But here’s the thing: what happened to Shirley Sherrod is the inevitable result of the political media culture we’ve built today. One seeks to be first with a story so that people at large click on your site to find out what’s going on. The more outrageous the better; facts and complicated contexts disappear in a haze of ginned up “events” of alleged depth and meaning. As attention to the “story” builds, “mainstream media” (whatever they are) note the attention paid to it and report it—perhaps obliquely, in the style of “we don’t know if this is true, but lots of people are talking about it,” but now often directly—e.g., “Shirley Sherrod got fired for making racist statements.” Partisans of each side find reinforcement of heir points of views in their niche casted web sites and news outlets. Gawumph: “news.”

It happened to Shirley Sherrod. It happened with the ACORN “pimp tapes.” It happens when Photoshop is used to “make a point” in a campaign or a rally. It is the way we make “news” today.

So will we change it? In the future will we, as President Obama suggested, take the time we need to find out the facts of the case before making judgments and taking action? Will we, in other words, look before we leap in this modern era of instantaneous communication and global competition?

I’ll put my answer this way: if you think the answer to any of those questions is “yes,” I have a bridge to sell you in Brooklyn.

April 1, 2010
Missing the point

So the big buzz of the day is, LL Cool J doesn’t want an interview he did a few years ago to shown on Sarah Palin’s debut special on FOX, “Real American Stories.” 

The promo materials for “Real American Stories” have trumpeted the fact that Sarah Palin would be talking to various people about their struggles to succeed against long odds and personal struggles.  This is exactly the kind of schlocky human interest story stuff one imagines Palin excelling at: the Horatio Alger story updated to modern times. It’s a slow pitch right through the middle of her strike zone.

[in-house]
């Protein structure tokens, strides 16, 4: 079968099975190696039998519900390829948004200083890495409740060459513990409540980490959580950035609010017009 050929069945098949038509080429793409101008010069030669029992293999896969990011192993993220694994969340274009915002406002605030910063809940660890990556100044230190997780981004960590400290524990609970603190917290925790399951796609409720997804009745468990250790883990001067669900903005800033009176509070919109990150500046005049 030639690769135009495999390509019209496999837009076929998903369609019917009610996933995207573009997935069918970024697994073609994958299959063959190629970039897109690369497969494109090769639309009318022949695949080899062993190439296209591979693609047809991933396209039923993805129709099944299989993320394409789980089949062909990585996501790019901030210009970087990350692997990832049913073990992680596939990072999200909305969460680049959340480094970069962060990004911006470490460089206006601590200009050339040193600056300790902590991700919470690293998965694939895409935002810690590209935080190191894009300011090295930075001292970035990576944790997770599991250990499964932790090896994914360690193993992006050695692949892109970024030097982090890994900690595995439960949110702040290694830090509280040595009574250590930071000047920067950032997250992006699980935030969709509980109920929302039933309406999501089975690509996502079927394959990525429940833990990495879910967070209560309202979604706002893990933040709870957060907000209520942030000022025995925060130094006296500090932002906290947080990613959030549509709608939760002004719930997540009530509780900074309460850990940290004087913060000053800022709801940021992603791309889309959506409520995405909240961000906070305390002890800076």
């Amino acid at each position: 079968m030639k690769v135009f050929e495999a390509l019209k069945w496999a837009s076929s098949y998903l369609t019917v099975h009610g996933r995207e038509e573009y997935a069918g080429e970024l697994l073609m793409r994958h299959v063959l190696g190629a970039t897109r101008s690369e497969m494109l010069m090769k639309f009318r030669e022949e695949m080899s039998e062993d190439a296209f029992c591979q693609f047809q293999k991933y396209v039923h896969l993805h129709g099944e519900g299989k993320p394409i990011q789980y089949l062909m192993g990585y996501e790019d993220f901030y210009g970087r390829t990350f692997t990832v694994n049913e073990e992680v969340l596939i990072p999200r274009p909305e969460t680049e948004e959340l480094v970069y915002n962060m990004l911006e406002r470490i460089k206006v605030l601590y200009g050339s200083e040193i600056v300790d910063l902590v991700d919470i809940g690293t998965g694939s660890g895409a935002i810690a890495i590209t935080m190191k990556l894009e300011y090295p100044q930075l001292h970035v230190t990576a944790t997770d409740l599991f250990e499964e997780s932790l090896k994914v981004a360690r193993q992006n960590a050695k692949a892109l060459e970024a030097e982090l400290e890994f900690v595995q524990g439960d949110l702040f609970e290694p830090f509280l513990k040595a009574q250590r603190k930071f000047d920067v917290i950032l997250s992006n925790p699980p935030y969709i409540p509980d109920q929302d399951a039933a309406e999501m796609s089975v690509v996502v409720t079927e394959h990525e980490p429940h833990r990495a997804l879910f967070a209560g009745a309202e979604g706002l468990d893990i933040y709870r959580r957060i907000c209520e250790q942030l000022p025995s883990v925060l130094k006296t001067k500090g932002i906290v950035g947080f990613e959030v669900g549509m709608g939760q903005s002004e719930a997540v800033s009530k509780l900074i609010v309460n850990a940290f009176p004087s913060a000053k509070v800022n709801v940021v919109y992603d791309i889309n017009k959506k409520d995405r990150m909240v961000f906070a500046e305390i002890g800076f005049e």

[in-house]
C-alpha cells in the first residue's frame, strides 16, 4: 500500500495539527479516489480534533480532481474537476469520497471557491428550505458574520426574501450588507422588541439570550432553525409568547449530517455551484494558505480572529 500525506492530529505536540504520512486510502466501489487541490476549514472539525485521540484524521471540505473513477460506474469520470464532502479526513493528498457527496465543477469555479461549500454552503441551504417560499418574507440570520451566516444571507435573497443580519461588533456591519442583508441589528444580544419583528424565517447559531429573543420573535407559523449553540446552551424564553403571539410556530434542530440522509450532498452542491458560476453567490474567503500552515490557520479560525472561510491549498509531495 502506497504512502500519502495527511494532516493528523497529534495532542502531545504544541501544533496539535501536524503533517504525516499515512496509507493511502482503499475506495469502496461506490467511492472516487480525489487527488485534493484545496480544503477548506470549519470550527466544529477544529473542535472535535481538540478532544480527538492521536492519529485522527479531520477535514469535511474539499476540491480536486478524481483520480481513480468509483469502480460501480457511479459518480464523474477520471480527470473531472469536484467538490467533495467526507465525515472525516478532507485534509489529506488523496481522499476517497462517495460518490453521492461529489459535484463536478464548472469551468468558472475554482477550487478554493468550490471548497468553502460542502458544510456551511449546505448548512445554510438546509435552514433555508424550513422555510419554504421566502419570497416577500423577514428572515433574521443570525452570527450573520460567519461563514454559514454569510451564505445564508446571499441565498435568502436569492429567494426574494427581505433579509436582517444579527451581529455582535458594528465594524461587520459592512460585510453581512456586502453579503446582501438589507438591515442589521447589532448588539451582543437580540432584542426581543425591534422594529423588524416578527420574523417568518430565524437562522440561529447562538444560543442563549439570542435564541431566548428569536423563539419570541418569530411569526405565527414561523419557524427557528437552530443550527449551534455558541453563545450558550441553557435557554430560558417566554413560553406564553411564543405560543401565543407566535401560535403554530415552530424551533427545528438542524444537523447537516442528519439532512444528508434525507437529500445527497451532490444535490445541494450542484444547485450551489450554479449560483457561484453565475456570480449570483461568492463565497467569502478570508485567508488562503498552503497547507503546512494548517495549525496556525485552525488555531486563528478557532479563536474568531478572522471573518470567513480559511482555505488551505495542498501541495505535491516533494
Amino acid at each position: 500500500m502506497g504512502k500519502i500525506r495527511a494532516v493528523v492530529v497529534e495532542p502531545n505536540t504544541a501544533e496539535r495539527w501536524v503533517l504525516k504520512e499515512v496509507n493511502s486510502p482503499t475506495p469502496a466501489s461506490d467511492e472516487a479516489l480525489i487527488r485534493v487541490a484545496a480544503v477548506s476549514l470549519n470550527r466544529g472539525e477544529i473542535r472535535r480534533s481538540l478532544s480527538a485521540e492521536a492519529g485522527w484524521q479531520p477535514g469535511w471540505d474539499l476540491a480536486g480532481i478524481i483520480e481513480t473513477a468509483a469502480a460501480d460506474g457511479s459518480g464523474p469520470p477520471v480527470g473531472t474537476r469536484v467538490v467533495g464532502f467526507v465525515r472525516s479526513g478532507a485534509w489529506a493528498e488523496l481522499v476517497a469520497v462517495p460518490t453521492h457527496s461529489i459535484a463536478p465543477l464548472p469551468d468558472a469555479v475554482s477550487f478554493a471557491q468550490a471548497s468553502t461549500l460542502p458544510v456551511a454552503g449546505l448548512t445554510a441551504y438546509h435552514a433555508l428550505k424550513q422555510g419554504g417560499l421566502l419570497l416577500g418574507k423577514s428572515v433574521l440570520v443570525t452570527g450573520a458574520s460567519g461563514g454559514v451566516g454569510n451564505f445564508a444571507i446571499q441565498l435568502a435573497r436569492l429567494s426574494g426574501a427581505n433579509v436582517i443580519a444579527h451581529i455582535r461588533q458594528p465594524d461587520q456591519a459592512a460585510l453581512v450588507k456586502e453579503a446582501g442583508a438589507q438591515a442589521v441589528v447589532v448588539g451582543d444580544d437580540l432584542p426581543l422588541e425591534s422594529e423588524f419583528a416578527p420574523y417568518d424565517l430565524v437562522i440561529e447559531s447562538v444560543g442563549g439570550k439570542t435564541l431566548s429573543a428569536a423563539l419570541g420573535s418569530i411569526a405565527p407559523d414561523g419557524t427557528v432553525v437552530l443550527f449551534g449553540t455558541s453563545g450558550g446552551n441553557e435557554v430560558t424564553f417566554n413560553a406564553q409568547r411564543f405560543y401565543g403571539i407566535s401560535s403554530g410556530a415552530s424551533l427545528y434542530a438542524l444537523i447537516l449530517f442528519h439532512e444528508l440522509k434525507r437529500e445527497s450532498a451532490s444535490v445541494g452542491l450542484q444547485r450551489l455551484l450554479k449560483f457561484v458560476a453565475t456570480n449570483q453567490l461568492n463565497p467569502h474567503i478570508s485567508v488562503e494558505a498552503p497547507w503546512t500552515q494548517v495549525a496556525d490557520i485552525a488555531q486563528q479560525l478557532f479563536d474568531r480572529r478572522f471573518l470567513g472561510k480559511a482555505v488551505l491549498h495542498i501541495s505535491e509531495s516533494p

Much of the coverage of this matter has focused on the political: that LL Cool J is a rapper/actor and presumptive liberal and does not want to be associated with Palin on FOX.  Which may all be well and true, but really misses the point: that Sarah Palin isn’t actually interviewing 2 “guests” on her show at all.  Instead, material LL Cool J and the country music singer Toby Keith taped years ago for other interviews is being “repurposed”—FOX’s phrase—to fit Palin’s show.

This is sampling gone wild.  We have now reached a point in our digital age where one can claim to be doing a newsworthy interview without ever talking to the person you are interviewing.  The next obvious step is to not bother to wait for the interviewees’ answers.  One can simply insert the desired answer in the appropriate place.

Of course, we’ve sort of been doing THAT for years.  But we’ve been doing it on the “fake” news, not the “real” stuff.

Pandora opened a box, and evil came to the world.  We can only hope that now that the threshold between real and fake news appears to have eroded entirely, we are smart enough to recognize the difference.